Generative machine learning can be helpful in a variety of contexts. One, for example, is when some closed-form or quasi-closed-form solution is available but computationally expensive. In this case, a neural network may provide a timely solution with an acceptable degree of accuracy. Nevertheless, to train such a network, data must be aggregated and in most cases can be scarce. A great example can be found in the setting of pricing exotic options. I’ll leave a link to the SSRN paper if you wish to learn more about this specific example…

A solution to this problem can be found in…


With Real Strategies Developed by Quantitative Research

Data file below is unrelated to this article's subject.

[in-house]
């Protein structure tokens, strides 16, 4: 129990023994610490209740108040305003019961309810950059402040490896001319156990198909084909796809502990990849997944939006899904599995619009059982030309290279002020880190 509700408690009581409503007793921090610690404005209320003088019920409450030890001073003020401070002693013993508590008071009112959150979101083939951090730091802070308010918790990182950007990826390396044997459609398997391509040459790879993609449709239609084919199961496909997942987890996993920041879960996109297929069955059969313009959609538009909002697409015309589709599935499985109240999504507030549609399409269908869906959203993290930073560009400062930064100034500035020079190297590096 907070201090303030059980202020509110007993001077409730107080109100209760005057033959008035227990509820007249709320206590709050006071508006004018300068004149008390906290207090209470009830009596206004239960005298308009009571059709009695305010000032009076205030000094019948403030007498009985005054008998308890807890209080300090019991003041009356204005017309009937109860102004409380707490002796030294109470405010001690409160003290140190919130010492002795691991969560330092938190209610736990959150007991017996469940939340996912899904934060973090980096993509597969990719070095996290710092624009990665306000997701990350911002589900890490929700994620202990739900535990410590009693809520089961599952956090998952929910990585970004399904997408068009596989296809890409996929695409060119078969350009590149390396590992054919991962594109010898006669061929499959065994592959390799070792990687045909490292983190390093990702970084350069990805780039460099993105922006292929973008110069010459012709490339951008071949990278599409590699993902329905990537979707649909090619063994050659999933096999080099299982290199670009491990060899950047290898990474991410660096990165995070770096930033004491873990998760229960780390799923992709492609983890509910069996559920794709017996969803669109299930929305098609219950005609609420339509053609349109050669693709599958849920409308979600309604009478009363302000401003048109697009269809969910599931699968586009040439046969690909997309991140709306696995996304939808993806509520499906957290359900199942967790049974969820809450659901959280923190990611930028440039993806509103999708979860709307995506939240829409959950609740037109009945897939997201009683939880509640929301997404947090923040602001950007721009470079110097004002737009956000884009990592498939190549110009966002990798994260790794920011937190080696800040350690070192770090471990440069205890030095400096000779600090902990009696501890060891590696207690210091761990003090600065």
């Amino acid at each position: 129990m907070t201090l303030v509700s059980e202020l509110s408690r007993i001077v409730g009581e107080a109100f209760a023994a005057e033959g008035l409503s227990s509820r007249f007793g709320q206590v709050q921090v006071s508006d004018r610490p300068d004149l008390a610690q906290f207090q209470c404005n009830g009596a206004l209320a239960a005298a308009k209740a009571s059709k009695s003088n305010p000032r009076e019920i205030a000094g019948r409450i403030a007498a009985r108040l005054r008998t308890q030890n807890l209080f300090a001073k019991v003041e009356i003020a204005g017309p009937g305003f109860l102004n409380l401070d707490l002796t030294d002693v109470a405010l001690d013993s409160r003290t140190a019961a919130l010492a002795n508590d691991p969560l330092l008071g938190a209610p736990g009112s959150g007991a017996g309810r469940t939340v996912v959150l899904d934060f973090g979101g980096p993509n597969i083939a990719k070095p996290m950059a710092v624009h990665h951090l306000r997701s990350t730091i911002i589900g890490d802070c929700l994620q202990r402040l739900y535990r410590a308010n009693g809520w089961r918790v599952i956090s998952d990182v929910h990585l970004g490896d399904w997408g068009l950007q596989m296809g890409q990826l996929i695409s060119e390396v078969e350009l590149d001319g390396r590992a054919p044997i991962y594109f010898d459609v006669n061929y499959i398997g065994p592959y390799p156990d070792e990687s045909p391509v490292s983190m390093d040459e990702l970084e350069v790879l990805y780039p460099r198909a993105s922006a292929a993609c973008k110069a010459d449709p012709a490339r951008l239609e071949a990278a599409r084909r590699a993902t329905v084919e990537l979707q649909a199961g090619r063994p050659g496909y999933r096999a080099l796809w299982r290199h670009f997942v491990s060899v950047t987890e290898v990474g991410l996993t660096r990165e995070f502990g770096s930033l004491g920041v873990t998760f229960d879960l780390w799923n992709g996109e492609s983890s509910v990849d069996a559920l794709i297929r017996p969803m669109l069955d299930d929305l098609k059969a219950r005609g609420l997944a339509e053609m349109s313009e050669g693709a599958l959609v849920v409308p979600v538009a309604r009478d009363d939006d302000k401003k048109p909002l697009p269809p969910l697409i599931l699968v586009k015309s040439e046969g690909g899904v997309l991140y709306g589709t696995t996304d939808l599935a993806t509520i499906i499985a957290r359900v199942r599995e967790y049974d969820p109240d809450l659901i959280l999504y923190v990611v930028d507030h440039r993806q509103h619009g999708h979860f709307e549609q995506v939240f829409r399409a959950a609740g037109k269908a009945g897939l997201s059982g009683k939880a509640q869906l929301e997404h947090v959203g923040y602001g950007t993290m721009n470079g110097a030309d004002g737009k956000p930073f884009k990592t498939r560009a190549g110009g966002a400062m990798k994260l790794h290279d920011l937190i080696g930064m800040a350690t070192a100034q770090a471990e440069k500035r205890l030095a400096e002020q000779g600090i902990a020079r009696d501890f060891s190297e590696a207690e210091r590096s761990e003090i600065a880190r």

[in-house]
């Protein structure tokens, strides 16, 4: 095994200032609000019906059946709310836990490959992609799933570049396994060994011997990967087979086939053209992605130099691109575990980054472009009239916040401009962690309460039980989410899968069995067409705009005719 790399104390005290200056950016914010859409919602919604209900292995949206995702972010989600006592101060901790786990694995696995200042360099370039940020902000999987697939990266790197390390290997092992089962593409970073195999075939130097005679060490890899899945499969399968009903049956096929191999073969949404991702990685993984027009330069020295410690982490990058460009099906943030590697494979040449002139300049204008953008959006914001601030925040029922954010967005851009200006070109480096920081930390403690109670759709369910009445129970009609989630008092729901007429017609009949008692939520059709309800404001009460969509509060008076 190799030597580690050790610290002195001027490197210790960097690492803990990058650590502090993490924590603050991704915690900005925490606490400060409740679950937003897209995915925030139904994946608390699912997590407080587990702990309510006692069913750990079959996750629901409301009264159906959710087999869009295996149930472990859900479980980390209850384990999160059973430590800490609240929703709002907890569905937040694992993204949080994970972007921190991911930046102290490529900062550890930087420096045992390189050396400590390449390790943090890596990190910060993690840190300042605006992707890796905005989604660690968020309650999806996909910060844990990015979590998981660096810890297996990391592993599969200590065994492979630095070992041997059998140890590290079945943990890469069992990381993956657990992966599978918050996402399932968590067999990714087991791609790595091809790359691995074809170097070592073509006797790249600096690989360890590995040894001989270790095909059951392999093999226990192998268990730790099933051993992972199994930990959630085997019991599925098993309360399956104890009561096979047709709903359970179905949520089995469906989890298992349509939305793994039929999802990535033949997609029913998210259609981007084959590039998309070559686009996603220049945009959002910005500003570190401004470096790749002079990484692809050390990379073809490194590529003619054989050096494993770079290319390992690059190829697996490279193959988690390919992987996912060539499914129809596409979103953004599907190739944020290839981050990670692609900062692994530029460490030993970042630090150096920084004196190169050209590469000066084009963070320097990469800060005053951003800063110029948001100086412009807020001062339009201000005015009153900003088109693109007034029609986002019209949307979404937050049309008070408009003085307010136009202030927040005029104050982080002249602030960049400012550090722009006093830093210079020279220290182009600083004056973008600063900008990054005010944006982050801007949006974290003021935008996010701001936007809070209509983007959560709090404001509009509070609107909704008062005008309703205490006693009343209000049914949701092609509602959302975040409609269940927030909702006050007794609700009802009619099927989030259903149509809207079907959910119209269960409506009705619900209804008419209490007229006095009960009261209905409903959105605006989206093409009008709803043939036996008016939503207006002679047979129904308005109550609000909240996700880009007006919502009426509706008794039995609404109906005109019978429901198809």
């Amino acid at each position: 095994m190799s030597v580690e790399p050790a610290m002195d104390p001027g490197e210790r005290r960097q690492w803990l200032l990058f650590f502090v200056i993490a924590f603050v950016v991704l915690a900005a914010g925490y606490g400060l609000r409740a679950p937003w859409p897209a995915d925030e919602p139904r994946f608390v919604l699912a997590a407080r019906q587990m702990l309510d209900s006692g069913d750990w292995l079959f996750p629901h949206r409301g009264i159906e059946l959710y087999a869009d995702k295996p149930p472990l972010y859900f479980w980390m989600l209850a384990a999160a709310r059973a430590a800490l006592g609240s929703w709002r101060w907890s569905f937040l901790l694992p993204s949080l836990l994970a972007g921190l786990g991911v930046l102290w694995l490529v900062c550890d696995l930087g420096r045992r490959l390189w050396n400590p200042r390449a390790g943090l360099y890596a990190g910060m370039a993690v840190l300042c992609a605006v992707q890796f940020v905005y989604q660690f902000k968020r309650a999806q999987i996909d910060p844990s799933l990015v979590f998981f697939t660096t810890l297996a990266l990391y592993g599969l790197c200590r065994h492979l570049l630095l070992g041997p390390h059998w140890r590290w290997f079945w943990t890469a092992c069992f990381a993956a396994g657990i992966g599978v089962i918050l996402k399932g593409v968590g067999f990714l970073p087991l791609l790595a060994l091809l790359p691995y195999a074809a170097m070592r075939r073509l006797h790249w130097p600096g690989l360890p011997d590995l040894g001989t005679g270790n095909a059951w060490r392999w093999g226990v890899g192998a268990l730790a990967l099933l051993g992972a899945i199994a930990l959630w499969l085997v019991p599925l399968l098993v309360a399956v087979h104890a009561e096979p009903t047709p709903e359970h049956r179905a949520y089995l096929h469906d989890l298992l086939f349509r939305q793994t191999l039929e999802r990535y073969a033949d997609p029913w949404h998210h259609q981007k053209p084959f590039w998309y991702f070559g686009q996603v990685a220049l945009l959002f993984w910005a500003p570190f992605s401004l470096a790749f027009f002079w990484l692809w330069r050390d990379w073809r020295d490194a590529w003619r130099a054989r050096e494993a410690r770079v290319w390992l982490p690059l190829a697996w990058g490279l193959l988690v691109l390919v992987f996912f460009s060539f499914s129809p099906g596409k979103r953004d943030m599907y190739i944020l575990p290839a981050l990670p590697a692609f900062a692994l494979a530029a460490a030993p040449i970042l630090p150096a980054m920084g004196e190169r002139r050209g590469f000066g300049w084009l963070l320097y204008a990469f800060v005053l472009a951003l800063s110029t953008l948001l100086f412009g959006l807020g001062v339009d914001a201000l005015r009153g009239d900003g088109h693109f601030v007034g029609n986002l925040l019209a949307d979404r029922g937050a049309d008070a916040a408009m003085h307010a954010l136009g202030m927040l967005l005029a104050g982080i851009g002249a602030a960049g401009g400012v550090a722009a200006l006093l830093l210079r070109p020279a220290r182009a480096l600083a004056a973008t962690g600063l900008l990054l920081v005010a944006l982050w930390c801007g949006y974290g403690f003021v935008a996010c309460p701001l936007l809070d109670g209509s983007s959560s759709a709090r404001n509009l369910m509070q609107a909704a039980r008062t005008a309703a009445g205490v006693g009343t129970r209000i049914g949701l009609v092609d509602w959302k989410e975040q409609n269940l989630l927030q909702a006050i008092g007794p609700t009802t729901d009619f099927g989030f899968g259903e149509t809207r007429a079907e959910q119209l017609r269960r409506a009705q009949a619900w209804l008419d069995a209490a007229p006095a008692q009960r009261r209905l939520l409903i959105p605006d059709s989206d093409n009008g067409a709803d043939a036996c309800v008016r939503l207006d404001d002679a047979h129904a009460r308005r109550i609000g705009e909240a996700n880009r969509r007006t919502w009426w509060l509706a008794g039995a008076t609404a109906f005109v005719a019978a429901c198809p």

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Quantitative Research

Backtesting quantitative research prior to implementation in a live trading environment (see Algorithmic Trading with Python or Dynamic Algorithmic Trading Systems) is as essential as it is the fruit of a quantitative researcher’s labor. It’s critical to note that the outcome of a backtest is directly related to the quality of research (which is often reflected by the quality of data). In this article, I want to discuss one of my previous major research efforts in analyzing trading signals from Twitter. …


Researching Algorithmic Trading Signals

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Quantitative Research